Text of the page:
Global coronavirus cases approach 10 million

BEIJING: Global coronavirus cases neared 10 million on Sunday (Jun 28), according to a Reuters tally, marking a major milestone in the spread of the respiratory disease that has so far killed almost half a million people in seven months.

The figure is roughly double the number of severe influenza illnesses recorded annually, according to the World Health Organization.

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The milestone will come as many hard-hit countries are easing lockdowns while making extensive alterations to work and social life that could last for a year or more until a vaccine is available.

Some countries are experiencing a resurgence in infections, leading authorities to partially reinstate lockdowns, in what experts say could be a recurring pattern in the coming months and into 2021.

READ: Australia starts COVID-19 testing blitz to stop second wave in Melbourne

North America, Latin America and Europe each account for around 25 per cent of cases, while Asia and the Middle East have around 11 per cent and 9 per cent respectively, according to the Reuters tally, which uses government reports.

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There have been more than 497,000 fatalities linked to the disease so far, roughly the same as the number of influenza deaths reported annually.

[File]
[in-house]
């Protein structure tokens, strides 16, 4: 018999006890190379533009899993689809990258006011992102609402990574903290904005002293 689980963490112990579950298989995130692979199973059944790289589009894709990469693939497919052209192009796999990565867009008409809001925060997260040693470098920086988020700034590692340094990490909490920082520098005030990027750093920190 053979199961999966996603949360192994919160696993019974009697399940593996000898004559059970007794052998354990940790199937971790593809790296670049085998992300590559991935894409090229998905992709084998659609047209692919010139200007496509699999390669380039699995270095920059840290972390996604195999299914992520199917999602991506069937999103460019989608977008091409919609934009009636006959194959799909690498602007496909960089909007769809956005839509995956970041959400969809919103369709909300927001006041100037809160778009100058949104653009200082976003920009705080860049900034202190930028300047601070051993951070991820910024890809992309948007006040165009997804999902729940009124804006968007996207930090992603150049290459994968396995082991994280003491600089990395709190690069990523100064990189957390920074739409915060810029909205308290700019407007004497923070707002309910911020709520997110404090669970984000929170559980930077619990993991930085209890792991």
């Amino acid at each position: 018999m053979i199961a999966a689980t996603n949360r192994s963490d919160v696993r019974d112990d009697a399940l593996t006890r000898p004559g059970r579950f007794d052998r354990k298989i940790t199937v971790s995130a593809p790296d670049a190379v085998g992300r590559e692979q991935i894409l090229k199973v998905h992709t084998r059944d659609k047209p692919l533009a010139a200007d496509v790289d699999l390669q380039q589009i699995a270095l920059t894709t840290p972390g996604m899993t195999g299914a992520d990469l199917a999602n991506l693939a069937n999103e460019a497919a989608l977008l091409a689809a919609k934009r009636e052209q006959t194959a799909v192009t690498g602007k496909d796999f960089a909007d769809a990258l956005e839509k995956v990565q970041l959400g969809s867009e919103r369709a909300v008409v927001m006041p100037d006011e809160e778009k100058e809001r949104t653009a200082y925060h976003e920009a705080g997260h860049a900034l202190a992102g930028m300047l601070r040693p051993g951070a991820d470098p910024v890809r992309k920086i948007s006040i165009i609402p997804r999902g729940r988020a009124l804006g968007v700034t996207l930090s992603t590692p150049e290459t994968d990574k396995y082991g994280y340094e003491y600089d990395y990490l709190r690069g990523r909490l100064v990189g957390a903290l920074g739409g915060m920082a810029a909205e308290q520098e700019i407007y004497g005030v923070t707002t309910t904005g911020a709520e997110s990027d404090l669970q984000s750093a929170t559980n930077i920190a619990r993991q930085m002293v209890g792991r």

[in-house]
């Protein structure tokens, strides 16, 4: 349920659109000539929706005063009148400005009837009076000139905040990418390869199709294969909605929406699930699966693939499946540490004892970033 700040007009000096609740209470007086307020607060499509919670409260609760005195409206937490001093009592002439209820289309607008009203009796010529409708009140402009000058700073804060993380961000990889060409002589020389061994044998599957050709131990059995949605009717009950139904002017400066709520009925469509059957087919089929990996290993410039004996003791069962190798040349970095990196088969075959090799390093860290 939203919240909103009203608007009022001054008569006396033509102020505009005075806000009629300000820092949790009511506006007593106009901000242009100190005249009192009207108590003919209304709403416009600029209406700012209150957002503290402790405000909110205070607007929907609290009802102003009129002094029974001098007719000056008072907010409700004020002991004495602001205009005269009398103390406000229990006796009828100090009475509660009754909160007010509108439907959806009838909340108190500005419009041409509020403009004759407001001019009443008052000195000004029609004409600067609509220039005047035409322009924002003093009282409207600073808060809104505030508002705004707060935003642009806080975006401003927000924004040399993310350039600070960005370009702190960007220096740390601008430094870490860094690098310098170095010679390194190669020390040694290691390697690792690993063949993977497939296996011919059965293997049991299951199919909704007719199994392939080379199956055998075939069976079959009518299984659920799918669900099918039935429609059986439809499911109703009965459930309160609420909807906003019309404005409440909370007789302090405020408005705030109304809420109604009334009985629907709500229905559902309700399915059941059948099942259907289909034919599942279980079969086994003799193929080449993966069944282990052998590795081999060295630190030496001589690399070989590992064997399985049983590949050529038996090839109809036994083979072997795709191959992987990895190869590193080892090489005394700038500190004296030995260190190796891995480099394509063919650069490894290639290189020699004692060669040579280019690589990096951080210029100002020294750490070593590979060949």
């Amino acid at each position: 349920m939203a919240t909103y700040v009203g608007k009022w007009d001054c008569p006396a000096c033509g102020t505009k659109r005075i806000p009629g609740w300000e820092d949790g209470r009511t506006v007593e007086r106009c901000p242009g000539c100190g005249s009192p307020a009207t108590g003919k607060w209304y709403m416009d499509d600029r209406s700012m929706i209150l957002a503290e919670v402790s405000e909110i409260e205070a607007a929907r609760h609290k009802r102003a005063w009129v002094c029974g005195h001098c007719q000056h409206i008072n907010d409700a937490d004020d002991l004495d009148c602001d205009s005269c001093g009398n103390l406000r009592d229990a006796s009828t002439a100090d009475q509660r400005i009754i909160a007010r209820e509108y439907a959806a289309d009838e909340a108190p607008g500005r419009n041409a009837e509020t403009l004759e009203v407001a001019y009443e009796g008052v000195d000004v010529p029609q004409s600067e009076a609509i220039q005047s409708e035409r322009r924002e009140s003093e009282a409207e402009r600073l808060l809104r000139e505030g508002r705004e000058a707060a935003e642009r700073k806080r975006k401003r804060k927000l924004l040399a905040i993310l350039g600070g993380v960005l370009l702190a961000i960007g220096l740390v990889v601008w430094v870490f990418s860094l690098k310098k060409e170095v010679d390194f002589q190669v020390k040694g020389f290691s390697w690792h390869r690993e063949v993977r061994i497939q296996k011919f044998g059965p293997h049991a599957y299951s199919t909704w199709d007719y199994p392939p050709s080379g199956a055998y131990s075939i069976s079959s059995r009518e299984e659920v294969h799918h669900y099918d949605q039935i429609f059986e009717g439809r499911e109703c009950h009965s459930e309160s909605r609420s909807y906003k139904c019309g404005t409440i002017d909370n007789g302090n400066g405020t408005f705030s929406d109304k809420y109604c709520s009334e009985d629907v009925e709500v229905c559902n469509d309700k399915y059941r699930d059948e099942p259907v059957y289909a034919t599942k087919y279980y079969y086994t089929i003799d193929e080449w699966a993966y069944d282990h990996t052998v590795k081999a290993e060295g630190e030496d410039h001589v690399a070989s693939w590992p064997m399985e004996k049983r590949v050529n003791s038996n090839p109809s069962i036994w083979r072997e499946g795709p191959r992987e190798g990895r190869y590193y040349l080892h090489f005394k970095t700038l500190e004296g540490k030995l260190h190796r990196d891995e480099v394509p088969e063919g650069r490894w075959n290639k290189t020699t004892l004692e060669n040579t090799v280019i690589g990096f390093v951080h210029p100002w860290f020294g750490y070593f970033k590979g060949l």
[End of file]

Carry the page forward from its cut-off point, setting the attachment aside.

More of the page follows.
The first cases of the new coronavirus were confirmed on Jan 10 in Wuhan in China, before infections and fatalities surged in Europe, then the United States, and later Russia.

READ: Commentary – Why are advanced countries experiencing worlds highest COVID-19 death rates?

The pandemic has now entered a new phase, with India and Brazil battling outbreaks of over 10,000 cases a day, putting a major strain on resources.

The two countries accounted for over a third of all new cases in the past week. Brazil reported a record 54,700 new cases on June 19. Some researchers said the death toll in Latin America could rise to over 380,000 by October, from around 100,000 this week.

The total number of cases continued to increase at a rate of between 1-2 per cent a day in the past week, down from rates above 10 per cent in March.

Countries including China, New Zealand and Australia have seen new outbreaks in the past month, despite largely quashing local transmission.

In Beijing, where hundreds of new cases were linked to an agricultural market, testing capacity has been ramped up to 300,000 a day.

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